I enjoyed my visit to the Bunker Hill Exhibition. It indeed helped me to understand and revise my foundations of Visual Communication and to see how artist’s pens down their thoughts achieved by extreme delicacy of touch and honesty of vision.
To me, the biggest attraction of the exhibition was while I was browsing the artist book (by Laura Blacklow) on the Guatemala Stories. The depictions of the facts although looked frozen in time but were so neatly tied up that I felt as though I am watching them first hand, seated in a Time machine. It catapults the artist’s compilation of records with thought provoking ideas about the atrocities committed during the Civil war. On the whole, the means of expression was quite dynamic with the design of illustrations and narratives.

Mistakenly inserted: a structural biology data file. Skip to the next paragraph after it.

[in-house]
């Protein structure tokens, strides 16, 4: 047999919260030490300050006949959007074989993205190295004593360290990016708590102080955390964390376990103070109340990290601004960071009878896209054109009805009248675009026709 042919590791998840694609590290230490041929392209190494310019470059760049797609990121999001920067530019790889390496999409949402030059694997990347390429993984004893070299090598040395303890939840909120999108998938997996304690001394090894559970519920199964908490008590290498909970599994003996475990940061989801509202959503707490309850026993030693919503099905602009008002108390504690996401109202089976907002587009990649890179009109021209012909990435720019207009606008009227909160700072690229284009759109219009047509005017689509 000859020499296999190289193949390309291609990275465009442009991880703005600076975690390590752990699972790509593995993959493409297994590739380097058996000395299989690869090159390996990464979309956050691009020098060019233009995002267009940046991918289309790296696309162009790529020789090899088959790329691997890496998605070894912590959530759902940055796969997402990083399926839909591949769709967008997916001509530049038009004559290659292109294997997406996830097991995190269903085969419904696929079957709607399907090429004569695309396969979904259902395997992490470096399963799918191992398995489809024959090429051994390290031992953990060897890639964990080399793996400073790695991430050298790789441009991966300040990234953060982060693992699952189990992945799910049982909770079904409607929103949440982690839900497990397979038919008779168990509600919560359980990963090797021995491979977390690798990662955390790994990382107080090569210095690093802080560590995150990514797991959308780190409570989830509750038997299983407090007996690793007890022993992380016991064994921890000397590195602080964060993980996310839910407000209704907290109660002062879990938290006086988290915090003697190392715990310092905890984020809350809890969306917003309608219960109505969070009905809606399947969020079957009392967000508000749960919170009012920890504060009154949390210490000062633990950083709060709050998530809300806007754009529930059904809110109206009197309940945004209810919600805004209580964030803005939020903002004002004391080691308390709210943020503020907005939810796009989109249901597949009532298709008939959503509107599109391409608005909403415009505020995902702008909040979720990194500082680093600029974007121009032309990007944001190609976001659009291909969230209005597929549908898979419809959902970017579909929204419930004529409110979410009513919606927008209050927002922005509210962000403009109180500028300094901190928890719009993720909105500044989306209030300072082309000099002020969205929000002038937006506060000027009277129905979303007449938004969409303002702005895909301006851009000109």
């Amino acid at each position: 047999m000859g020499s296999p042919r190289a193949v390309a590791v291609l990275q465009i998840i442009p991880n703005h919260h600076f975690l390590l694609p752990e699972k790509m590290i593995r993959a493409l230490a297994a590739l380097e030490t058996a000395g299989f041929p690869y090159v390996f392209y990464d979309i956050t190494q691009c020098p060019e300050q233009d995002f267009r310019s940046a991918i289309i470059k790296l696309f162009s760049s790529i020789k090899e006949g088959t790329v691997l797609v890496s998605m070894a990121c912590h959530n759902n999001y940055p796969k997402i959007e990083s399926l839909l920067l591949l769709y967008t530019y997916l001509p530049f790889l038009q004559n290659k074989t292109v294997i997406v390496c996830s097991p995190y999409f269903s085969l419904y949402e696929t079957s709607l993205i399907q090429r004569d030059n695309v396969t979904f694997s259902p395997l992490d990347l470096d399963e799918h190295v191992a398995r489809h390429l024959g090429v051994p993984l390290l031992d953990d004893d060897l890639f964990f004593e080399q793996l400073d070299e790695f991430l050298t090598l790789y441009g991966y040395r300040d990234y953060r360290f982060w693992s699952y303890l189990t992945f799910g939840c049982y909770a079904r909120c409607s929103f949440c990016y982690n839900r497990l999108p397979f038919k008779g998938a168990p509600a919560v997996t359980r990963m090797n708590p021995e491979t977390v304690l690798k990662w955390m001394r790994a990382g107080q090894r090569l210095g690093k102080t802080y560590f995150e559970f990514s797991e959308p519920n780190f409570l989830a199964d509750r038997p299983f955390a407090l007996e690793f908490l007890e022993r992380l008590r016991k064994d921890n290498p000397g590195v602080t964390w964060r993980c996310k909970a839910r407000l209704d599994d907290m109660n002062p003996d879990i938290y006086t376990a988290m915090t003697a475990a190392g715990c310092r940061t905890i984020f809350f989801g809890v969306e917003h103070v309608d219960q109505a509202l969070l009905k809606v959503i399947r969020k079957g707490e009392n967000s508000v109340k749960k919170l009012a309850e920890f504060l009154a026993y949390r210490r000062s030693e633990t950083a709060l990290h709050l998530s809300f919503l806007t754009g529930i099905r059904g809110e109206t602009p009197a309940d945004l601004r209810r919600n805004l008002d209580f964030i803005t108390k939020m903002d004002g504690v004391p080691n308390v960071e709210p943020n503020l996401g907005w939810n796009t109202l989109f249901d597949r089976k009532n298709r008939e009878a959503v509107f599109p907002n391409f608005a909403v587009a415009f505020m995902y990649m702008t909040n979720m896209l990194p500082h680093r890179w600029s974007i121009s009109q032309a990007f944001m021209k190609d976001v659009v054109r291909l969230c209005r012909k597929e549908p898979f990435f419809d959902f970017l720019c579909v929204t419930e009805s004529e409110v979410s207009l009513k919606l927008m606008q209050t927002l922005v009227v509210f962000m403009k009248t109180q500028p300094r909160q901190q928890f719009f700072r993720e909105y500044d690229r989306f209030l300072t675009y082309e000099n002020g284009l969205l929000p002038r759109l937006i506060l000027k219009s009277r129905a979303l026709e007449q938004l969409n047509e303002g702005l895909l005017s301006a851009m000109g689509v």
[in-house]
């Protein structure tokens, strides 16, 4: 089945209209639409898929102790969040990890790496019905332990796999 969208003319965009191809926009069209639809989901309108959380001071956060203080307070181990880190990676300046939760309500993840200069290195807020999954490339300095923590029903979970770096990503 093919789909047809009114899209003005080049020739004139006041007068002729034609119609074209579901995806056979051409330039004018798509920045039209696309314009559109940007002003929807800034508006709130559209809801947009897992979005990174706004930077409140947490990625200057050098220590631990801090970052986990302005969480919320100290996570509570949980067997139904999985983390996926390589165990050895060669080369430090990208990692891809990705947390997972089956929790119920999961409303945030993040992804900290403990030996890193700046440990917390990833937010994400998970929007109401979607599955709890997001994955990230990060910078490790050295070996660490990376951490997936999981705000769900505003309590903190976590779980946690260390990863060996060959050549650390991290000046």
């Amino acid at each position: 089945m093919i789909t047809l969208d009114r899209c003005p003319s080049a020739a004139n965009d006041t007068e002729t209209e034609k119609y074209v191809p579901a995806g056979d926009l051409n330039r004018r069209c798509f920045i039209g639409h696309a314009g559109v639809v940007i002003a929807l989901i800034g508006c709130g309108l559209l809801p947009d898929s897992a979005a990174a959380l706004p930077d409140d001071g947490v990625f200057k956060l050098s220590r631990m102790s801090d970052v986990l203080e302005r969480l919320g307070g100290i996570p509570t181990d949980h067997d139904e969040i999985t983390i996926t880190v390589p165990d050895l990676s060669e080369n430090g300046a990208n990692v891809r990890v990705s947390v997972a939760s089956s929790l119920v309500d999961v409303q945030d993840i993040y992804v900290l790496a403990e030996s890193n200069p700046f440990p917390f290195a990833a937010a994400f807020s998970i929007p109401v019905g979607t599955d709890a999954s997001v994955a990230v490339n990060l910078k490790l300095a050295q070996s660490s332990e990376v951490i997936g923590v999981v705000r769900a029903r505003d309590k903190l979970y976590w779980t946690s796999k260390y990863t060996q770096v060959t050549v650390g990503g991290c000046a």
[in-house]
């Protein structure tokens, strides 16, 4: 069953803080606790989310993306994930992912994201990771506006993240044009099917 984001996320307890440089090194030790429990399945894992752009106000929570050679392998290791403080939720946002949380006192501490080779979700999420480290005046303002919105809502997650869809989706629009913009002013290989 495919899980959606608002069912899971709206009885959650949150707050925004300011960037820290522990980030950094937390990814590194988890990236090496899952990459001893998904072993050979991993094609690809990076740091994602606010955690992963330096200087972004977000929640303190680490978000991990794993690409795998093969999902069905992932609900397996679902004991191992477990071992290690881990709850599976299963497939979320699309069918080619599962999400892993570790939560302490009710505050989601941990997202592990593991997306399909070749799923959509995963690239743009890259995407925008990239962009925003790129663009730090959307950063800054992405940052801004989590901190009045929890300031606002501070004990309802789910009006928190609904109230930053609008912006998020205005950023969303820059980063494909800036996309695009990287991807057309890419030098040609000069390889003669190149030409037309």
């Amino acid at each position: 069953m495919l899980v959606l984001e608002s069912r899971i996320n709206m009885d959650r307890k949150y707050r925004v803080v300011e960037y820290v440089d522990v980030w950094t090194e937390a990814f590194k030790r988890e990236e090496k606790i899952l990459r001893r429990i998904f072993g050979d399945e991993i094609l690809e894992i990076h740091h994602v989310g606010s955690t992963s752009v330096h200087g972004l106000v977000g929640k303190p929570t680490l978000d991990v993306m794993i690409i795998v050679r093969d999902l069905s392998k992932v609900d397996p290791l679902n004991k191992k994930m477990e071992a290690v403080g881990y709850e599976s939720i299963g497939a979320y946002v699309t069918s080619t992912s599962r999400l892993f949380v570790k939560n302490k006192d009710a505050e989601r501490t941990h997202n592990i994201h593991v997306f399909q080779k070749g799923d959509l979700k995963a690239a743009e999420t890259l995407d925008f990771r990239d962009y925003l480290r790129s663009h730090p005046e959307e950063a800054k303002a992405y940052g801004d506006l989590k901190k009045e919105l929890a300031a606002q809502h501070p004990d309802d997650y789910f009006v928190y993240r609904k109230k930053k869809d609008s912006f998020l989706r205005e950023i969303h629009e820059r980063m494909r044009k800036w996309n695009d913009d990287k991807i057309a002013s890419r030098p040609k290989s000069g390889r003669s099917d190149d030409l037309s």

The other artist book that caught my attention was Associative Miscellany (by Annie Silverman) on the history of the Honey. Honey that is considered a natural remedy in several cultures for small illnesses was quite well known in the ancient times too. It is very rightly said in the artist’s book “A bee collecting nectar is a metaphor for packing her cells with wisdom”. The pictures alongside the text were simple and easy to understand. They communicated the message visually.
I was equally drawn to the stack of Marcia Ciro’s collection and painstaking efforts to carve a book out of Cardboard, which was a great inspiration of how vigorous, can be an art book and honing this craft.
The Book Lost in Learning equally grabbed my attention with the Old illustrations of discovery were very well supportive of the individuals representing their aura. The cylindrical books were equally amazing and it was also a novelty to handle them for the first time in my life. It was so startling to witness that in an era marred by globalized politics, culture & ecology; contemporary artists explore a world free of geographical constraints.